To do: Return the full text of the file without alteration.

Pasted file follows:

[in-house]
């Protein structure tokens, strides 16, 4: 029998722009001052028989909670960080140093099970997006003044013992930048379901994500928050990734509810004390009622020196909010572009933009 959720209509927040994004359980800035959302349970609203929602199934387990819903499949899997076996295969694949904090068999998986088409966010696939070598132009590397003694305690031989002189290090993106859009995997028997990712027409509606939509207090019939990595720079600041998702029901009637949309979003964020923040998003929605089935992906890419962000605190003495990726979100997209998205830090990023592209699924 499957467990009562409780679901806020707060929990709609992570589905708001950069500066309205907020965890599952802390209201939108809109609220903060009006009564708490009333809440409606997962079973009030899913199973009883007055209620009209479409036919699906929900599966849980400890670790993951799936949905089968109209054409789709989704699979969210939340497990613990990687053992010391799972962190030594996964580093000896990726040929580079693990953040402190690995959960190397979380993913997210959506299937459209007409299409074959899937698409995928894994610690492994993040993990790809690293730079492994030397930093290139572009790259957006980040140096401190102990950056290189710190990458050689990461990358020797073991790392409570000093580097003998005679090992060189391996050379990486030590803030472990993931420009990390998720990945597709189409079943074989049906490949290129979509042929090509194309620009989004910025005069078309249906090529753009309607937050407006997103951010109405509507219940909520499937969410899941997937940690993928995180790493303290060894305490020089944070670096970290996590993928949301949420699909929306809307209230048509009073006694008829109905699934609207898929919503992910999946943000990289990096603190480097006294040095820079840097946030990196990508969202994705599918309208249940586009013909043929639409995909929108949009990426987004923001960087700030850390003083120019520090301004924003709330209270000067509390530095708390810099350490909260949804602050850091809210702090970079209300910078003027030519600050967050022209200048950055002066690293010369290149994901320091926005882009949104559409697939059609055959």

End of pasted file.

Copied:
[in-house]
């Protein structure tokens, strides 16, 4: 029998722009001052028989909670960080140093099970997006003044013992930048379901994500928050990734509810004390009622020196909010572009933009 959720209509927040994004359980800035959302349970609203929602199934387990819903499949899997076996295969694949904090068999998986088409966010696939070598132009590397003694305690031989002189290090993106859009995997028997990712027409509606939509207090019939990595720079600041998702029901009637949309979003964020923040998003929605089935992906890419962000605190003495990726979100997209998205830090990023592209699924 499957467990009562409780679901806020707060929990709609992570589905708001950069500066309205907020965890599952802390209201939108809109609220903060009006009564708490009333809440409606997962079973009030899913199973009883007055209620009209479409036919699906929900599966849980400890670790993951799936949905089968109209054409789709989704699979969210939340497990613990990687053992010391799972962190030594996964580093000896990726040929580079693990953040402190690995959960190397979380993913997210959506299937459209007409299409074959899937698409995928894994610690492994993040993990790809690293730079492994030397930093290139572009790259957006980040140096401190102990950056290189710190990458050689990461990358020797073991790392409570000093580097003998005679090992060189391996050379990486030590803030472990993931420009990390998720990945597709189409079943074989049906490949290129979509042929090509194309620009989004910025005069078309249906090529753009309607937050407006997103951010109405509507219940909520499937969410899941997937940690993928995180790493303290060894305490020089944070670096970290996590993928949301949420699909929306809307209230048509009073006694008829109905699934609207898929919503992910999946943000990289990096603190480097006294040095820079840097946030990196990508969202994705599918309208249940586009013909043929639409995909929108949009990426987004923001960087700030850390003083120019520090301004924003709330209270000067509390530095708390810099350490909260949804602050850091809210702090970079209300910078003027030519600050967050022209200048950055002066690293010369290149994901320091926005882009949104559409697939059609055959």